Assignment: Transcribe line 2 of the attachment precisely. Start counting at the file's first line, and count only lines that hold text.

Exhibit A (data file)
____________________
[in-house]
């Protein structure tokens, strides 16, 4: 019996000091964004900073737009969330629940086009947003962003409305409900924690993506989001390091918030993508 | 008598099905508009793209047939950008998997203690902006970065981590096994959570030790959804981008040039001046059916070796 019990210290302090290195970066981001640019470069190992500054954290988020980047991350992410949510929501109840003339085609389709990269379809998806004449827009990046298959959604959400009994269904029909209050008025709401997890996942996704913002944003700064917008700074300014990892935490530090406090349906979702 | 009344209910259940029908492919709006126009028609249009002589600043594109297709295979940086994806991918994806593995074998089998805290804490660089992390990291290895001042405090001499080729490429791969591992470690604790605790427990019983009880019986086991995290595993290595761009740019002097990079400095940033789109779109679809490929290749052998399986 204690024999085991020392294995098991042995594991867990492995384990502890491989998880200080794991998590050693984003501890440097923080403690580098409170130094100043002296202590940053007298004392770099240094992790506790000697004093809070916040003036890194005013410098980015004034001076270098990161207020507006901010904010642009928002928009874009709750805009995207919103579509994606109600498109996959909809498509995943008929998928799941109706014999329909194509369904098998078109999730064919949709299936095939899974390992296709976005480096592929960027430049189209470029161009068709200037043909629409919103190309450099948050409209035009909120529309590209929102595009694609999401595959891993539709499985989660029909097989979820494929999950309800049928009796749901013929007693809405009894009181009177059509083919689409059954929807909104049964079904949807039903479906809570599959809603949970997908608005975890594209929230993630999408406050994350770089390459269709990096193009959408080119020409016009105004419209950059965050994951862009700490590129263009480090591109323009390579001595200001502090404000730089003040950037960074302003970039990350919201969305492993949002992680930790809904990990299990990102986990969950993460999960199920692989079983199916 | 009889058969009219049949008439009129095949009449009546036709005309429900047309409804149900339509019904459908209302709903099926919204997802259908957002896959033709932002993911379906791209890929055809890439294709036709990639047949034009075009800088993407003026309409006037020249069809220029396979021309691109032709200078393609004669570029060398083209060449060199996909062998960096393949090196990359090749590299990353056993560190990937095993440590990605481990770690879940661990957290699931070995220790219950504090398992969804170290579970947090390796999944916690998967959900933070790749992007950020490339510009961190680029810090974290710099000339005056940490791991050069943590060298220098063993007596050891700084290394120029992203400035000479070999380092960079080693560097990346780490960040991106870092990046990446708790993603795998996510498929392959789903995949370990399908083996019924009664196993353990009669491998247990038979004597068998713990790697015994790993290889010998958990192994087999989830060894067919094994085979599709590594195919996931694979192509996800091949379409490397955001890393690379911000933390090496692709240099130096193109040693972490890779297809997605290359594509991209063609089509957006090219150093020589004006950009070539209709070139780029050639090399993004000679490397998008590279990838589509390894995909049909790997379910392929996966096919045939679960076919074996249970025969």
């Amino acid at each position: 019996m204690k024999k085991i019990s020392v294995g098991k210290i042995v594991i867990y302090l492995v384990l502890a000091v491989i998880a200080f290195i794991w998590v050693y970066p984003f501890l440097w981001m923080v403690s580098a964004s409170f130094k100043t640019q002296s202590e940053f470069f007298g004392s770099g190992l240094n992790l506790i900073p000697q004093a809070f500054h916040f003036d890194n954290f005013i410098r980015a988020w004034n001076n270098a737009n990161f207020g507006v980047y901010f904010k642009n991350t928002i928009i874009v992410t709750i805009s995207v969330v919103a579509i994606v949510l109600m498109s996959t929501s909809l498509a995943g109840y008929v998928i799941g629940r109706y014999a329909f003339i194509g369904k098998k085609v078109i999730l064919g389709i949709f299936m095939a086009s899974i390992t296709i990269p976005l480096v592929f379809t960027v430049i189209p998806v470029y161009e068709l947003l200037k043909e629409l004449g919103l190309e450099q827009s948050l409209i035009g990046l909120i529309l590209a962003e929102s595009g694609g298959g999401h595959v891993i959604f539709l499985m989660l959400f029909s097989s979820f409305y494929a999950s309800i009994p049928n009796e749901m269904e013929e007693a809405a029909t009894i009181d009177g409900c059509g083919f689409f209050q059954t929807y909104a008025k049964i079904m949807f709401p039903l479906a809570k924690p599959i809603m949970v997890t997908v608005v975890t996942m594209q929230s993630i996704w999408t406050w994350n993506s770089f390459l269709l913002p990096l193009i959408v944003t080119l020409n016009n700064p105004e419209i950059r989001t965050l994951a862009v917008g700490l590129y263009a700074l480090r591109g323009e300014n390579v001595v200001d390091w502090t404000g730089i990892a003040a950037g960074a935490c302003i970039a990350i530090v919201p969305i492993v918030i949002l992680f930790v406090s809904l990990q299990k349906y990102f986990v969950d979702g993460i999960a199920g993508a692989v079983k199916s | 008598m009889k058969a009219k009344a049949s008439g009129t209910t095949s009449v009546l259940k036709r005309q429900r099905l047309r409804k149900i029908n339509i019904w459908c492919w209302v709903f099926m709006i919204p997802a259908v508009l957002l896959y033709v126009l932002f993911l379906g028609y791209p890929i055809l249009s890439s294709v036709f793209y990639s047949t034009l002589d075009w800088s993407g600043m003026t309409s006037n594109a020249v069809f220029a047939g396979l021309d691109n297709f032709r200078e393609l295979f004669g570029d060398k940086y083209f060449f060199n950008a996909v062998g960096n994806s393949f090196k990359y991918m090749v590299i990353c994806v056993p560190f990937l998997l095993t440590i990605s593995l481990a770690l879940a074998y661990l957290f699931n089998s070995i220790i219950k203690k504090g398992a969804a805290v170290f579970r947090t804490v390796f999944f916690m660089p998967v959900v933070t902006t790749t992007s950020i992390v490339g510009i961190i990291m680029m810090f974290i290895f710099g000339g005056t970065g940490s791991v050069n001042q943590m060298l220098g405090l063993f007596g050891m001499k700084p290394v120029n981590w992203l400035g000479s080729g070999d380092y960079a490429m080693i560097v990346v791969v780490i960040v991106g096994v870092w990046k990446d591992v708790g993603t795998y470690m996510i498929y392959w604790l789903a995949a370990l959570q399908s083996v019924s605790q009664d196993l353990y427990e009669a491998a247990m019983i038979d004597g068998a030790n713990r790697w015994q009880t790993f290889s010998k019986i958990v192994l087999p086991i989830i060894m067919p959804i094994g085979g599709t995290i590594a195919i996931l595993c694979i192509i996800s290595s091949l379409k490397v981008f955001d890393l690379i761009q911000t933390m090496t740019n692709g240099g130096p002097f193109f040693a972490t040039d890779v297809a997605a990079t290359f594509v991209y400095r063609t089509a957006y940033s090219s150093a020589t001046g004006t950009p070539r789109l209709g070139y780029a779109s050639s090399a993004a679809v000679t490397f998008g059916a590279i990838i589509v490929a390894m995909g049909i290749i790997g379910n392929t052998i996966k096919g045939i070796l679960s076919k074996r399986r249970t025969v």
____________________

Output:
């Protein structure tokens, strides 16, 4: 019996000091964004900073737009969330629940086009947003962003409305409900924690993506989001390091918030993508 | 008598099905508009793209047939950008998997203690902006970065981590096994959570030790959804981008040039001046059916070796 019990210290302090290195970066981001640019470069190992500054954290988020980047991350992410949510929501109840003339085609389709990269379809998806004449827009990046298959959604959400009994269904029909209050008025709401997890996942996704913002944003700064917008700074300014990892935490530090406090349906979702 | 009344209910259940029908492919709006126009028609249009002589600043594109297709295979940086994806991918994806593995074998089998805290804490660089992390990291290895001042405090001499080729490429791969591992470690604790605790427990019983009880019986086991995290595993290595761009740019002097990079400095940033789109779109679809490929290749052998399986 204690024999085991020392294995098991042995594991867990492995384990502890491989998880200080794991998590050693984003501890440097923080403690580098409170130094100043002296202590940053007298004392770099240094992790506790000697004093809070916040003036890194005013410098980015004034001076270098990161207020507006901010904010642009928002928009874009709750805009995207919103579509994606109600498109996959909809498509995943008929998928799941109706014999329909194509369904098998078109999730064919949709299936095939899974390992296709976005480096592929960027430049189209470029161009068709200037043909629409919103190309450099948050409209035009909120529309590209929102595009694609999401595959891993539709499985989660029909097989979820494929999950309800049928009796749901013929007693809405009894009181009177059509083919689409059954929807909104049964079904949807039903479906809570599959809603949970997908608005975890594209929230993630999408406050994350770089390459269709990096193009959408080119020409016009105004419209950059965050994951862009700490590129263009480090591109323009390579001595200001502090404000730089003040950037960074302003970039990350919201969305492993949002992680930790809904990990299990990102986990969950993460999960199920692989079983199916 | 009889058969009219049949008439009129095949009449009546036709005309429900047309409804149900339509019904459908209302709903099926919204997802259908957002896959033709932002993911379906791209890929055809890439294709036709990639047949034009075009800088993407003026309409006037020249069809220029396979021309691109032709200078393609004669570029060398083209060449060199996909062998960096393949090196990359090749590299990353056993560190990937095993440590990605481990770690879940661990957290699931070995220790219950504090398992969804170290579970947090390796999944916690998967959900933070790749992007950020490339510009961190680029810090974290710099000339005056940490791991050069943590060298220098063993007596050891700084290394120029992203400035000479070999380092960079080693560097990346780490960040991106870092990046990446708790993603795998996510498929392959789903995949370990399908083996019924009664196993353990009669491998247990038979004597068998713990790697015994790993290889010998958990192994087999989830060894067919094994085979599709590594195919996931694979192509996800091949379409490397955001890393690379911000933390090496692709240099130096193109040693972490890779297809997605290359594509991209063609089509957006090219150093020589004006950009070539209709070139780029050639090399993004000679490397998008590279990838589509390894995909049909790997379910392929996966096919045939679960076919074996249970025969």